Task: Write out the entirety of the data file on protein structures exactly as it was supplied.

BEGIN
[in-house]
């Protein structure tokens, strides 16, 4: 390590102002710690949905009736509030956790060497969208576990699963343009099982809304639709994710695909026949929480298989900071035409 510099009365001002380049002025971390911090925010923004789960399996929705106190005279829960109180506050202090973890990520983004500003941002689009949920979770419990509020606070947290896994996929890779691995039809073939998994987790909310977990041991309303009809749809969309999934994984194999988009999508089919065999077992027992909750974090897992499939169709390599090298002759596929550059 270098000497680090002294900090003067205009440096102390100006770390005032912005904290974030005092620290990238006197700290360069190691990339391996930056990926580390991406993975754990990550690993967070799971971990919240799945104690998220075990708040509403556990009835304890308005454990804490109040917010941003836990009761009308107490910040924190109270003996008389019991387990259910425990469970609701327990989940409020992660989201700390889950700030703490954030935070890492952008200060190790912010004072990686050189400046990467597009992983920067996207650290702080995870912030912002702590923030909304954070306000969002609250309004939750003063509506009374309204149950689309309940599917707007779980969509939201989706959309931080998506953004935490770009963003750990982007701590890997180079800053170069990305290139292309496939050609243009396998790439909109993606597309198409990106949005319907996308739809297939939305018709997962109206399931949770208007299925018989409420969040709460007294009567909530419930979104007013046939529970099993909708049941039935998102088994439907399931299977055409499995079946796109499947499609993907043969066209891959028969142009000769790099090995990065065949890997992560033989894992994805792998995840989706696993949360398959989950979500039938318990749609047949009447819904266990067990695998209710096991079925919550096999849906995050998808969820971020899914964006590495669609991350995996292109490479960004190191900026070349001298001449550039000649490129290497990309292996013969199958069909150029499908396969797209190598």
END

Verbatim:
[in-house]
């Protein structure tokens, strides 16, 4: 390590102002710690949905009736509030956790060497969208576990699963343009099982809304639709994710695909026949929480298989900071035409 510099009365001002380049002025971390911090925010923004789960399996929705106190005279829960109180506050202090973890990520983004500003941002689009949920979770419990509020606070947290896994996929890779691995039809073939998994987790909310977990041991309303009809749809969309999934994984194999988009999508089919065999077992027992909750974090897992499939169709390599090298002759596929550059 270098000497680090002294900090003067205009440096102390100006770390005032912005904290974030005092620290990238006197700290360069190691990339391996930056990926580390991406993975754990990550690993967070799971971990919240799945104690998220075990708040509403556990009835304890308005454990804490109040917010941003836990009761009308107490910040924190109270003996008389019991387990259910425990469970609701327990989940409020992660989201700390889950700030703490954030935070890492952008200060190790912010004072990686050189400046990467597009992983920067996207650290702080995870912030912002702590923030909304954070306000969002609250309004939750003063509506009374309204149950689309309940599917707007779980969509939201989706959309931080998506953004935490770009963003750990982007701590890997180079800053170069990305290139292309496939050609243009396998790439909109993606597309198409990106949005319907996308739809297939939305018709997962109206399931949770208007299925018989409420969040709460007294009567909530419930979104007013046939529970099993909708049941039935998102088994439907399931299977055409499995079946796109499947499609993907043969066209891959028969142009000769790099090995990065065949890997992560033989894992994805792998995840989706696993949360398959989950979500039938318990749609047949009447819904266990067990695998209710096991079925919550096999849906995050998808969820971020899914964006590495669609991350995996292109490479960004190191900026070349001298001449550039000649490129290497990309292996013969199958069909150029499908396969797209190598």